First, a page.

- Category: Tanganyikan Cichlids
Tropheus duboisi "maswa" variety. Photo by Rick Borstein
Tropheus are from Lake Tanganyika and are divided into 6 species. T. annectens, T. sp. "black", T. brichardi, T. duboisi, T. sp. "kaiser" and T. moorii. Tropheus duboisi has 3 sub-species, the "Maswa", the "Karilani Island" and the "Kigoma". Tropheus duboisi was one of the first Tropheus first brought into the United States. They are one of the most misunderstood fish out of the Rift Lakes. Over the years, they have gotten a bad rap.
When you mention Tropheus to a group of people, undoubtedly someone will mention how hard they are to keep and even harder to breed. Neither is true, they just have different requirements than most other African Cichlids. Don’t fall into that trap and you’ll do fine. They are a medium-sized fish with males and females reaching a size of 4 to 5 inches.
Tropheus duboisi are from several sites in Lake Tanganyika, hence the sub-species names listed above. They range from about 15 feet of water to medium depth (about 50 feet). They are cave and rock dwellers by nature.
Tropheus duboisi likes hard alkaline water around 76-82 degrees, although they will tolerate slightly higher or lower temperatures. Some salt may be added but they do fine without. Although Tropheus duboisi likes a rocky habitat and caves, care should be taken to exclude, yes exclude them, to insure successful breeding. Tropheus duboisi are the least aggressive of all the Tropheus species but are still pretty nasty fish. They don’t do well in community tanks.
They do best when kept in large groups. A minimum group size of 12 to 18 fish is best— the larger the group, the better. If you have an established colony, don’t add fish. You will offset the balance of the tank and death will occur.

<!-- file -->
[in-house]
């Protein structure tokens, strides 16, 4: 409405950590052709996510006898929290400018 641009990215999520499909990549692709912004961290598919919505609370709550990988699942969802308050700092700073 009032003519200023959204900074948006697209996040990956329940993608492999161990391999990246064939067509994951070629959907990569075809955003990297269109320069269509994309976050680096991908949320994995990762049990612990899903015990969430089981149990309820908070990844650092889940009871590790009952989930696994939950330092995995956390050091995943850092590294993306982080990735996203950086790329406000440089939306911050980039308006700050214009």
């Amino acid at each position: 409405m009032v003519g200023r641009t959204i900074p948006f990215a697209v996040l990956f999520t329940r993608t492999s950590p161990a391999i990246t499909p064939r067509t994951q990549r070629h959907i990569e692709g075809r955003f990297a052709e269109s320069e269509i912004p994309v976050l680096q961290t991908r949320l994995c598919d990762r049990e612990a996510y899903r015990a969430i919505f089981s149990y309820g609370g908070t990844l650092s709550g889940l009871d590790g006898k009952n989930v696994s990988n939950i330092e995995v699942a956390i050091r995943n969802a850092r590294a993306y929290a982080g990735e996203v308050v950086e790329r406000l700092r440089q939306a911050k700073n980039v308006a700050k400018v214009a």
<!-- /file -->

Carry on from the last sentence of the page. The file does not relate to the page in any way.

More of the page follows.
Extreme care should be taken when feeding Tropheus duboisi . Tropheus duboisi should be kept on an almost 100% vegetable diet. If given a diet with large amounts of protein, they certainly will have problems, ranging from bloat to death. Tropheus have an extraordinarily short intestinal tract and cannot handle digesting proteins. Any good quality flake food made from vegetable matter is fine. Spirulina is an excellent food for Tropheus.
I know some breeders who feed fry with baby brine but most do not. Even the fry readily adjust to flake food (pulverized between your fingers). GCCA's publication, 1999-001 January Issue (875.51 kB) had a homemade recipe used by Joe Domkowski, a local Tropheus breeder. Joe feeds this as a treat and does not recommend using this food as a steady diet. These special diet requirements will limit your success with Tropheus as a community fish.
Comment from Rick Borstein: I have had good results feeding HBH Graze and Dainichi Veggie Deluxe.
Tropheus duboisi are harem spawners. A perfect breeding colony would be about 8 males and 20 or so females in a 125 gallon tank. To achieve this ratio, you have to start with about 4 dozen young. As they get older, pull out dominant males until this ratio is attained. A bare tank is recommended because Tropheus duboisi are very territorial and with no domain to rule over, less fighting will occur. 4–5 inch long pieces of 1" inch PVC pipe hung from the tank edge with monofilament can give extra protection for brooding females. As aggressive as Tropheus duboisi are, they are great parents and won’t usually eat their young. If you would like to observe cichlid behavior, leave the fry in with the adults. If not, strip females and tumble eggs.
There are many location varieties of Tropheus duboisi and price and availability may vary greatly.
Fry $10 to $20.
Adults $20 to 40.
If you plan on obtaining Tropheus duboisi fry, remember several things. They are not good as community fish, they require a special diet, they do best in large groups and bring a thick wallet. You want to try breeding them?
My suggestion: Buy several dozen fry, raise them up and soon you will have your own breeding colony. If buying adults, I recommend buying colonies only. If you add new adults to an existing colony you will have major problems. If you have established a good rapport with a local dealer, maybe he will be willing to give you a substantial break off of retail if obtaining fry in quantities.
Report November 1999 by Jim Stigliano